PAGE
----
Islamophobia is a rather new term in scholarly fields but it is an old concept (Cesari 2009; López 2011, 569). All the variants of Islam and Muslims were perceived as a threat in Europe from its arrival in 7th century to at least second half of the 16th century (Said 2003, 59, 75) after the decisive bottle by Lepante as a turning point meant the irreversible retreat of Islam and Muslims from Europe. In the Renaissance period, the process of othering the Muslims and Islam [mainly – and rather undistinguishably – Ottomans or Persians] in an old continent was not any more based primarily on fear or the “true believers and infidels” divide, but the European perception of Islam transferred into civilizational differences emphasizing both “our” ancient Greek period and Hellas contrary to “them” labeled with the adjective “barbaric”, a notion typical for early modern literature (Lewis 1993, 25). Similarly, Maria Todorova describes “English images of the Turks during the sixteenth and much of the seventeenth centuries were ones of tyranny, arbitrariness, extortions, slavery, piracy, savage punishments, and Christian ordeals; they were also images of strangeness and a diatribe against Islam” (Todorova 2009, 90). The forthcoming era of Enlightenment founded on anticlericalism and a critique of religion further worsened the image of Islam in Europe. In that age, the decaying Ottoman Empire heavily contributed to the shared view in Europe of its despotic character, “the unreformability of the Muslim religion, afflicted with fanaticism and bigotry” (Todorova 2009, 76). Similarly, during the 19th and 20th centuries, the stereotyping image of “the mythical Orient” with the widely shared anti-Arabic and anti-Islamic prejudices further strengthened by the clashes between Arabs and Zionism, as Edward Said famously argued in his book Orientalism, became deeply embodied in the western history of orientalism (Said 2003, 27).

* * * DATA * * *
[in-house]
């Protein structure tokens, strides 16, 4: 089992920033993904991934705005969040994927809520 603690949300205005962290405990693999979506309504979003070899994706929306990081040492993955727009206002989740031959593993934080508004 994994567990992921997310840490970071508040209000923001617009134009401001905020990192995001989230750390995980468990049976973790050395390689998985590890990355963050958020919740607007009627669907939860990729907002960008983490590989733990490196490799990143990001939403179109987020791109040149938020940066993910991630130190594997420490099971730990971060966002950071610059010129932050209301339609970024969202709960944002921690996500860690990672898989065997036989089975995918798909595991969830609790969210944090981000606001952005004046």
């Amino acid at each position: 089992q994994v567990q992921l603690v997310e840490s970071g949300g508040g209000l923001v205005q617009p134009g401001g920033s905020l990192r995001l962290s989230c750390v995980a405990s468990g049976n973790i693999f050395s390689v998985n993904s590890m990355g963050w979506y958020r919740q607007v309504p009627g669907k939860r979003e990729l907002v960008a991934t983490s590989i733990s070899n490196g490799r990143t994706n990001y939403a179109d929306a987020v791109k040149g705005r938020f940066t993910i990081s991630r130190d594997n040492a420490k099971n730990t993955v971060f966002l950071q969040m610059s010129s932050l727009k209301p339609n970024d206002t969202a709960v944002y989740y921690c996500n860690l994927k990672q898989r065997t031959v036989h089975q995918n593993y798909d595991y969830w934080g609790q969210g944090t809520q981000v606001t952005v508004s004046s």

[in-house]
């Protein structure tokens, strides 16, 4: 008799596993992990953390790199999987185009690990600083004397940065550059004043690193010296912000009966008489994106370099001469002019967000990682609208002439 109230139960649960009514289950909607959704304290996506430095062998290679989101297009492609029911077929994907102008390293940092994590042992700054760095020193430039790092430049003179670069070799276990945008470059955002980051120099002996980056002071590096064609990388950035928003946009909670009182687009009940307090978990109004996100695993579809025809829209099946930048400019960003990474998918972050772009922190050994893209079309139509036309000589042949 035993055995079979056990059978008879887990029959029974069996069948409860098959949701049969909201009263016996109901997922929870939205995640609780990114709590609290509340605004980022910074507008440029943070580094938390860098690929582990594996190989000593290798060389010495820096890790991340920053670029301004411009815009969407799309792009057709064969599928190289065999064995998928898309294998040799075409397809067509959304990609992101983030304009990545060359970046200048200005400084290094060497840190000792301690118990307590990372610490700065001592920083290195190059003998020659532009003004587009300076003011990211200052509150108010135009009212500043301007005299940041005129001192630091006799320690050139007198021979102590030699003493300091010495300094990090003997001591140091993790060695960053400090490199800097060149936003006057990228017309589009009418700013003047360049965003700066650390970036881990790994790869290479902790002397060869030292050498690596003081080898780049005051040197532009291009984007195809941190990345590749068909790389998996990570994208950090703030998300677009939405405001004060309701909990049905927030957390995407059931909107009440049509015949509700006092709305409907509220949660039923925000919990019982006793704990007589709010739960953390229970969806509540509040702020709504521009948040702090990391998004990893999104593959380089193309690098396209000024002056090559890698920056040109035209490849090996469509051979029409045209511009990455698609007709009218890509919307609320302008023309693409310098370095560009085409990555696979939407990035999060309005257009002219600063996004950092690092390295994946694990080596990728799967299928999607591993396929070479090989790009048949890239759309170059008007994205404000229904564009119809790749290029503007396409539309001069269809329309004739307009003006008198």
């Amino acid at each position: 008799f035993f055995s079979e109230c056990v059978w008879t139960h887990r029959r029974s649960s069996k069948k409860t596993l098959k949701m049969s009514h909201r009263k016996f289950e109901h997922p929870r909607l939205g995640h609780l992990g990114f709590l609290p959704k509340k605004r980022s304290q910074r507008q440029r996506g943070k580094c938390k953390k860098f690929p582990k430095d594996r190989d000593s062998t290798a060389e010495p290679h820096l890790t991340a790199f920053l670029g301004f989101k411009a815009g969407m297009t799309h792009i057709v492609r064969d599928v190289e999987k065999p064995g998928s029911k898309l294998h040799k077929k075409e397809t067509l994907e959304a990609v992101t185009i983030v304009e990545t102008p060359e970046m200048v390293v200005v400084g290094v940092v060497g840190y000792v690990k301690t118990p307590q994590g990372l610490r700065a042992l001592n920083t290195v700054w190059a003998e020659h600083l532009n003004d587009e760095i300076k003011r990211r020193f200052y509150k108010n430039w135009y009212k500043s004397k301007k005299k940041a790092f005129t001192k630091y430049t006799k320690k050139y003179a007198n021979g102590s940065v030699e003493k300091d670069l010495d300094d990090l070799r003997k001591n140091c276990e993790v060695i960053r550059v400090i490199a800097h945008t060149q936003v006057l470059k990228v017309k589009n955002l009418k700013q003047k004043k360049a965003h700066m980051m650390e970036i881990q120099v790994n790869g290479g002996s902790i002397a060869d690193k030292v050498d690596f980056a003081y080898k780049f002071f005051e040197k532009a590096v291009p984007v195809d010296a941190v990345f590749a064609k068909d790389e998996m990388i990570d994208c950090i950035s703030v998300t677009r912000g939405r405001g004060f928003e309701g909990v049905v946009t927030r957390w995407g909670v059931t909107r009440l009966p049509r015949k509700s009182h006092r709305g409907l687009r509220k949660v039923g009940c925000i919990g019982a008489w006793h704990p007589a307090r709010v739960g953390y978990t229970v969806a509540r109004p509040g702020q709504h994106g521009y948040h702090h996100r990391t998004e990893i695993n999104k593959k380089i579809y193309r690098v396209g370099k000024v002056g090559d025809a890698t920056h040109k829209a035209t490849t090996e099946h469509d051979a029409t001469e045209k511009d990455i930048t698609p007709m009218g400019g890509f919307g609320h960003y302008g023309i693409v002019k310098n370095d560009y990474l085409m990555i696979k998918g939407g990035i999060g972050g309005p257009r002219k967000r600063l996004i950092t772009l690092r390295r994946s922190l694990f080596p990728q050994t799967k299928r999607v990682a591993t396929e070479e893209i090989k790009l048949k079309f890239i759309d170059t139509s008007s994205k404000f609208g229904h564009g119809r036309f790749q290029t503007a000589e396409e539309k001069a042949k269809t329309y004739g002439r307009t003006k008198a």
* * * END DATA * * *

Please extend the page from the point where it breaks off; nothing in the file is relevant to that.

Edward Said’s critical view on the widely accepted image in the West, which associated Islam with negative stereotypes fully conformed to emerging postcolonial and postmodern theories aimed at the deconstruction of European grand narratives and its conviction of (whether former colonial or newly neo-imperial) supremacy over the rest of the world. Nevertheless, I assume that two remarks shall be emphasized for the development of the issue in the subsequent two to three decades after Said’s invention of orientalist discourse – first, events which shaped Islamophobia (though the term was not properly conceptualized yet by then) at grassroots level and, second, the scholarly debate on the Islamophobia phenomenon seriously considered from the late 1990s.1